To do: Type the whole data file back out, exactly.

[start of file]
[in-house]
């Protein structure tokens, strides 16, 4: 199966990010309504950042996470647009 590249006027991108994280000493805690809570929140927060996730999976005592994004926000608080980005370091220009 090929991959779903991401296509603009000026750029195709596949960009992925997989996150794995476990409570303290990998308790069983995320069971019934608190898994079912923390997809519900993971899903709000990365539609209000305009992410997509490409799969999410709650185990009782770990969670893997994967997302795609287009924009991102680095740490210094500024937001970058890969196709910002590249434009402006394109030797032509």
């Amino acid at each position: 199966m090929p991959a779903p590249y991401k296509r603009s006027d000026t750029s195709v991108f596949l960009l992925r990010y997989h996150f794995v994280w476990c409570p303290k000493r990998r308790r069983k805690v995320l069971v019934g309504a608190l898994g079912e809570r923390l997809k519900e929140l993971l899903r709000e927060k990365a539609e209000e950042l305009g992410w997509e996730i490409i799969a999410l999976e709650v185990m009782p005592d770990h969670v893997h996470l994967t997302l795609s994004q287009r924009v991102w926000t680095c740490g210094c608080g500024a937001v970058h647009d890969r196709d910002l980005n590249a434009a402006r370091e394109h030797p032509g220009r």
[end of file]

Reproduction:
[in-house]
């Protein structure tokens, strides 16, 4: 199966990010309504950042996470647009 590249006027991108994280000493805690809570929140927060996730999976005592994004926000608080980005370091220009 090929991959779903991401296509603009000026750029195709596949960009992925997989996150794995476990409570303290990998308790069983995320069971019934608190898994079912923390997809519900993971899903709000990365539609209000305009992410997509490409799969999410709650185990009782770990969670893997994967997302795609287009924009991102680095740490210094500024937001970058890969196709910002590249434009402006394109030797032509």
């Amino acid at each position: 199966m090929p991959a779903p590249y991401k296509r603009s006027d000026t750029s195709v991108f596949l960009l992925r990010y997989h996150f794995v994280w476990c409570p303290k000493r990998r308790r069983k805690v995320l069971v019934g309504a608190l898994g079912e809570r923390l997809k519900e929140l993971l899903r709000e927060k990365a539609e209000e950042l305009g992410w997509e996730i490409i799969a999410l999976e709650v185990m009782p005592d770990h969670v893997h996470l994967t997302l795609s994004q287009r924009v991102w926000t680095c740490g210094c608080g500024a937001v970058h647009d890969r196709d910002l980005n590249a434009a402006r370091e394109h030797p032509g220009r």